HRH the Duke of Kent has formally opened a new factory extension for Naylor Industries.
The £5m investment will allow the construction products company to make larger diameter pipes to carry big volumes of surface water, helping protect Britain against flooding from extreme weather.
The family-owned company has installed a high-tech production line to manufacture large diameter plastic drainage pipes for its customers in the infrastructure, agriculture and utilities markets.
The previous major development took place in 2008, when the company completed a £4m investment in Cawthorne production facilities to manufacture 600mm diameter pipe, helping the company to accelerate out of the last recession.
The new project will manufacture double-walled pipes which are larger still - 750mm, 900mm and 1050mm diameter.
The Sheffield City Region Local Enterprise Partnership provided a £615,000 grant to support the project.
While the main plant was purchased from its German machinery supplier, around a dozen local suppliers were engaged in the factory extension project and enabling works.
The project creates 20 new jobs on the Cawthorne site, including a number of highly skilled engineering roles and a team of Naylor employees was sent to Germany for training with the new equipment.
Founded in 1890, Naylor originally manufactured clay brick and pipes but expanded into plastic in 2000.
Edward Naylor took over as chief executive in 1993 when Naylor was loss-making and had sales of £12m.
Naylor’s turnover broke through the £50m barrier for the first time this year. Naylor today employs 400 people at six sites across the UK.
It also has a successful consumer business, Yorkshire Flowerpots, which are guaranteed frost-proof.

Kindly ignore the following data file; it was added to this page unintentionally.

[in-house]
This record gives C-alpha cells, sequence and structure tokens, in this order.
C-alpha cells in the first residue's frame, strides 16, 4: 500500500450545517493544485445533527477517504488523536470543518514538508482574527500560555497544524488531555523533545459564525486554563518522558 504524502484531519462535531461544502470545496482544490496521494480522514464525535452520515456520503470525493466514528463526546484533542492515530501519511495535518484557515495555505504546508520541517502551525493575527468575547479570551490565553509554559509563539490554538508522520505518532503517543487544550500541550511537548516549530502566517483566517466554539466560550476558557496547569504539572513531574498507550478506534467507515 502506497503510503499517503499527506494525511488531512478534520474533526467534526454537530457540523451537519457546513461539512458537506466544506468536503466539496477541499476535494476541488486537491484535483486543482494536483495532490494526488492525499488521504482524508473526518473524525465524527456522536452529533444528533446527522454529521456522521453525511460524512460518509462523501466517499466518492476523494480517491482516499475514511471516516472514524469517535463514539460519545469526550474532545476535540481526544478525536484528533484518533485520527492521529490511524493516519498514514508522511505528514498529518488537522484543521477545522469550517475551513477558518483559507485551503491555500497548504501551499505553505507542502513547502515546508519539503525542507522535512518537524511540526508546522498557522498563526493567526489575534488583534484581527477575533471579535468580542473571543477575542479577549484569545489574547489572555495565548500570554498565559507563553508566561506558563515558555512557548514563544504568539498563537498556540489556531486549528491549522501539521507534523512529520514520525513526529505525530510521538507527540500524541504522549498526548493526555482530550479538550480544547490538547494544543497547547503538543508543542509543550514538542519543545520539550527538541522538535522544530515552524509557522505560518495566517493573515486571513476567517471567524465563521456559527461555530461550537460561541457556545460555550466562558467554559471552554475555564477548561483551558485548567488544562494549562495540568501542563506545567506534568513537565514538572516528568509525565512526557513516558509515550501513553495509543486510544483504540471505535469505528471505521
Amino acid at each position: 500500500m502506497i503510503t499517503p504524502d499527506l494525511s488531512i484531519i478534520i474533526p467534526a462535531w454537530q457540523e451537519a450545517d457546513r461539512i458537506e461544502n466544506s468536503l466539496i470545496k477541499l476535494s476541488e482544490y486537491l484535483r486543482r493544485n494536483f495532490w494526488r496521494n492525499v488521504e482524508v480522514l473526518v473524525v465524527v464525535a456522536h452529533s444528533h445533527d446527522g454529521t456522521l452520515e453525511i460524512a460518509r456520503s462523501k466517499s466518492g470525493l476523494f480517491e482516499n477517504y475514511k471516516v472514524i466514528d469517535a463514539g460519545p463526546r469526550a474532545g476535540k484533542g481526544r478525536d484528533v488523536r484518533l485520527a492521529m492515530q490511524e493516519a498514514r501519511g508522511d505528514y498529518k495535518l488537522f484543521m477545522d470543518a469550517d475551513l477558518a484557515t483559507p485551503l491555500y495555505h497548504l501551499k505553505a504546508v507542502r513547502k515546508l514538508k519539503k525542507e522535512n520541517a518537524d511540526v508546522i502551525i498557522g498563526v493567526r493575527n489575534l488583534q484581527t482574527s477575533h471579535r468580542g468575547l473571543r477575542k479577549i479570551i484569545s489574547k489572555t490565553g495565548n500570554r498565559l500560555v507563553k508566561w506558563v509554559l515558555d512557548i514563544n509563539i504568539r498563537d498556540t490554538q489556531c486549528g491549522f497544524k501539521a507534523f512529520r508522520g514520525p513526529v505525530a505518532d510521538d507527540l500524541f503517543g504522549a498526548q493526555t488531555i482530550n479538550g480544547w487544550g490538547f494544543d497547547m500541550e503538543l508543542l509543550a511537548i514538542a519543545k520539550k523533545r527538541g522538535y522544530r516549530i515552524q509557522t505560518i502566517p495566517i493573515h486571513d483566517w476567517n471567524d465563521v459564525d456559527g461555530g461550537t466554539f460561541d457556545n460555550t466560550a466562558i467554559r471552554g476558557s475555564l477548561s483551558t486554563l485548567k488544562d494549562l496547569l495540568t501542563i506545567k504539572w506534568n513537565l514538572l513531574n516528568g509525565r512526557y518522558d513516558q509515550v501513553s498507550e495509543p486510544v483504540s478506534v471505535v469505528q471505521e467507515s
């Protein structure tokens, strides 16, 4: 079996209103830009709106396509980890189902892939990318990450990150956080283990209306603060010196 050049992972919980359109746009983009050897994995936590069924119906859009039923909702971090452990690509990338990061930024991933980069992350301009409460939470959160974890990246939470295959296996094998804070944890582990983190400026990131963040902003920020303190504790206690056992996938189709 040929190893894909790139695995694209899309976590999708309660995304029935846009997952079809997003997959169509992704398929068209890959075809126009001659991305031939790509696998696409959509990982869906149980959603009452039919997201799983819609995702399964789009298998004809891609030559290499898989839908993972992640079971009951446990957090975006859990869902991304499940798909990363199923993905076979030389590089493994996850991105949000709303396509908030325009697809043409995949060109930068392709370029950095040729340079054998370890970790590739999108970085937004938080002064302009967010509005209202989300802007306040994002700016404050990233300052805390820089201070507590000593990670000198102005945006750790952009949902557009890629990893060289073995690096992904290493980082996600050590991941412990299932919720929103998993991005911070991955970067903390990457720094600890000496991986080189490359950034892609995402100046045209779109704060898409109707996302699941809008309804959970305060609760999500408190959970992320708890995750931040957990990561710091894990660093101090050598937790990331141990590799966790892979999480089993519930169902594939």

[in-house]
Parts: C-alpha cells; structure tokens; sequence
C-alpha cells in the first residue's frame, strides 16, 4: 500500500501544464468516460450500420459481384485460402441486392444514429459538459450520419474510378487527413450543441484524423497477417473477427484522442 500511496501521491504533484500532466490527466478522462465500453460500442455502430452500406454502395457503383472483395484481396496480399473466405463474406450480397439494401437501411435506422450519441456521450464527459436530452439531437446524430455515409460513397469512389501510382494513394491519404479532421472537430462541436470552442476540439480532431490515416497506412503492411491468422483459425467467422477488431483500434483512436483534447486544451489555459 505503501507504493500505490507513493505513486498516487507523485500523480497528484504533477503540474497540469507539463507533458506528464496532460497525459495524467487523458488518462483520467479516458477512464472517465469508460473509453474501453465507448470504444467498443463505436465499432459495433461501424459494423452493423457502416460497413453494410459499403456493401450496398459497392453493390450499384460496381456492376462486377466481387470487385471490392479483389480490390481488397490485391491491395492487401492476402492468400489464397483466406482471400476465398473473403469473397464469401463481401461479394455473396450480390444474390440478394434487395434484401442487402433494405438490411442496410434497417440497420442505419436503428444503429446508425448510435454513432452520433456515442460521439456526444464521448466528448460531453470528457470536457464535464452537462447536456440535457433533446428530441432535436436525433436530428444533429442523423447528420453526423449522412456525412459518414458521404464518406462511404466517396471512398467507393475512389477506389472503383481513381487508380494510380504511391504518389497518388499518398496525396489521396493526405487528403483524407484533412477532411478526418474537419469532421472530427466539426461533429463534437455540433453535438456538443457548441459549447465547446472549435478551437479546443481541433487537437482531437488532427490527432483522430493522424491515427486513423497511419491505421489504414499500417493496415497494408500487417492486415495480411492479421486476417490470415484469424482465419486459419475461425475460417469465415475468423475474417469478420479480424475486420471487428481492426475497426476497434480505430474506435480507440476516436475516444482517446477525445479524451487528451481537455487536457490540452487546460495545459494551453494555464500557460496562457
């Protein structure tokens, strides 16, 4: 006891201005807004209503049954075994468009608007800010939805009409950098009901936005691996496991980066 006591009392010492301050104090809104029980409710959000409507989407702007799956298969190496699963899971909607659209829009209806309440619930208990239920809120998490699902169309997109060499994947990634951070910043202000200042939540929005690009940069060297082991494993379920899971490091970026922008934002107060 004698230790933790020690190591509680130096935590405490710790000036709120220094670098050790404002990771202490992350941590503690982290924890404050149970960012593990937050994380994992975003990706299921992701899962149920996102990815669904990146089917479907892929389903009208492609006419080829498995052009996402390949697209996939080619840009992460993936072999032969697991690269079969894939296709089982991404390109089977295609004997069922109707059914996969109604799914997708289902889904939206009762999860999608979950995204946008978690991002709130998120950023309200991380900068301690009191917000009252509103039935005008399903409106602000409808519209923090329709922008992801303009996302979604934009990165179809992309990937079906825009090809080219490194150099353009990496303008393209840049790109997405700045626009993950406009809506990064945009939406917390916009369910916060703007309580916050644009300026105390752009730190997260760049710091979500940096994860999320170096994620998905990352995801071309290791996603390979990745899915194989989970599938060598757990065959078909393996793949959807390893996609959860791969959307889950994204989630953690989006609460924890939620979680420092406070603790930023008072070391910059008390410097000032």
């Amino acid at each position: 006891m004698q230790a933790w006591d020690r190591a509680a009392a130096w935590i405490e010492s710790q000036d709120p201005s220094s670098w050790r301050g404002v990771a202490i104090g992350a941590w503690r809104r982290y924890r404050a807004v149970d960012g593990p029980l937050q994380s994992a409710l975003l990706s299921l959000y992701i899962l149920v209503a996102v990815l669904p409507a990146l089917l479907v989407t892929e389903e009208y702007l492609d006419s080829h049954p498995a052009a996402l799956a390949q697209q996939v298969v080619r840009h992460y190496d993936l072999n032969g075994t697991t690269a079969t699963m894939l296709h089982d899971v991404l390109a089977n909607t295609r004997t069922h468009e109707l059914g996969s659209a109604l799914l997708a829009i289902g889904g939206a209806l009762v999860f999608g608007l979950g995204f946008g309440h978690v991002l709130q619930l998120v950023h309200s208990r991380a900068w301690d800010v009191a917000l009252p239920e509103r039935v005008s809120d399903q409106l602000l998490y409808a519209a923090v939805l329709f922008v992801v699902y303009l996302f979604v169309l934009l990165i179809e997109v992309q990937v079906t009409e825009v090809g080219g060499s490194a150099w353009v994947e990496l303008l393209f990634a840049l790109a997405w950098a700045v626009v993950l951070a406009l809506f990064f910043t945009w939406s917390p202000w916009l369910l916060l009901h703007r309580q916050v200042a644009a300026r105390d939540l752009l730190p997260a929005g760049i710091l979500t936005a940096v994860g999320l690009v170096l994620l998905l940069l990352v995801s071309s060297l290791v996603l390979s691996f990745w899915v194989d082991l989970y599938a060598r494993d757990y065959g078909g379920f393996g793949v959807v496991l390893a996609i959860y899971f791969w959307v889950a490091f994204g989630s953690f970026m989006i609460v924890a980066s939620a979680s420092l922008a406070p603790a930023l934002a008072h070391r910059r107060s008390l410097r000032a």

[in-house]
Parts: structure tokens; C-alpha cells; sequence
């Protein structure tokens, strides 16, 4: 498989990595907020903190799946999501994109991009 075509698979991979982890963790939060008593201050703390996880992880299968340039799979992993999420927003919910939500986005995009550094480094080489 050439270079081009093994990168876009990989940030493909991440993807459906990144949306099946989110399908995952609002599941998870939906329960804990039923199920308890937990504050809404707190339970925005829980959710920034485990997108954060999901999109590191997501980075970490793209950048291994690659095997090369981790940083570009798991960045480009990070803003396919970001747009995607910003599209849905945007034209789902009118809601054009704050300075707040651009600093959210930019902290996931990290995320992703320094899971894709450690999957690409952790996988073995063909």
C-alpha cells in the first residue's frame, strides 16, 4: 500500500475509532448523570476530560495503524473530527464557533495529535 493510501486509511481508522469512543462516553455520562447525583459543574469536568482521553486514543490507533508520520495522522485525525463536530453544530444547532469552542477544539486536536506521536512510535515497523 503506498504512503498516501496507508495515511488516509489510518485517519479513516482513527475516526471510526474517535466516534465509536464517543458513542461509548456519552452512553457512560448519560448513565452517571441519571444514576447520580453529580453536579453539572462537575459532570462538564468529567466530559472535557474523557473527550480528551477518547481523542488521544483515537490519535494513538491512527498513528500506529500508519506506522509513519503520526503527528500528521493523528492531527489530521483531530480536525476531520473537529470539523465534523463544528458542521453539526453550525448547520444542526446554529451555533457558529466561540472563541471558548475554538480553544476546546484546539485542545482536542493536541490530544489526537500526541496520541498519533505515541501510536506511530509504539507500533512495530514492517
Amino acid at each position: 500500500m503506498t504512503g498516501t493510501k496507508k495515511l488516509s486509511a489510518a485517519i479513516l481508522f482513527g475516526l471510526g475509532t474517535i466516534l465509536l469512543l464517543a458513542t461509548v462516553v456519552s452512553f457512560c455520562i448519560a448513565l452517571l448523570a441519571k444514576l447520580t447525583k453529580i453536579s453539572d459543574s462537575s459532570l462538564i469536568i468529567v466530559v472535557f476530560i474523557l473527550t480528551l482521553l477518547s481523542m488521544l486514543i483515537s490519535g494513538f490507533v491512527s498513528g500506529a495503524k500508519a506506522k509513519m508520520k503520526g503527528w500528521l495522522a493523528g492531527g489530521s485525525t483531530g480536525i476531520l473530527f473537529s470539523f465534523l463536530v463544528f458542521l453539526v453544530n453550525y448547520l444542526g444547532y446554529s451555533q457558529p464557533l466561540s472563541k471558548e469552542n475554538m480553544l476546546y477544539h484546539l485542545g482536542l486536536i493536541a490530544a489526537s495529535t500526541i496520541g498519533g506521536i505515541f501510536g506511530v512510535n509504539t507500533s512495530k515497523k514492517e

Every year, the Naylor group manufactures enough pipe to stretch around the world, twice.
The new investment dramatically increases the capacity of the company’s Cawthorne site, which already manufactures up to 50 miles of pipe per day.
Naylor - which holds the prestigious Gold Investor in People Standard - invests heavily in its people, hiring a dozen apprentices a year to train the next generation of engineers, technicians and craftspeople.
It runs two-week summer camps for local school children to learn about career opportunities in British manufacturing, including engineering, technical and craft roles.
The Duke of Kent, who is the Queen’s cousin, toured the factory with Edward Naylor and met with staff members and apprentices.
Mr Naylor said: “Queen Victoria was on the throne when my great-grandfather founded Naylor Industries.
“It was an honour to show the Duke of Kent around our facilities.”
Mr Naylor said British manufacturing has a bright future: the company trades internationally and has exported pipes onto every continent and into 65 overseas markets.
He added: “If you use the best available technology and you are efficient in your raw material sourcing and processes, the fact that your unit cost of labour is more expensive than overseas competitors is mitigated by the fact that they have to pay a lot of money to ship their products across the world.”
The company’s plastic pipe production uses large volumes of recycled post-consumer and post-industrial plastic waste.
Naylor made the investment decision before Britain voted to leave the European Union; the decision was partly driven by the increasingly unpredictable climate.
Mr Naylor said: “Every year we seem to be seeing once-in-a-lifetime weather events.
“As it rains more heavily, we need larger capacity pipelines to deal with storm water. Large diameter pipes are an important part of measures to defend the country against flooding.”
As regards the future, the company remains broadly upbeat. Mr Naylor said: “We progressed this development despite the outcome of the Brexit referendum.
“Although this has introduced some uncertainty into our key markets, we hope in due course to get our share of the big infrastructure projects which are in the pipeline such as the high-speed rail, smart motorway and nuclear power projects”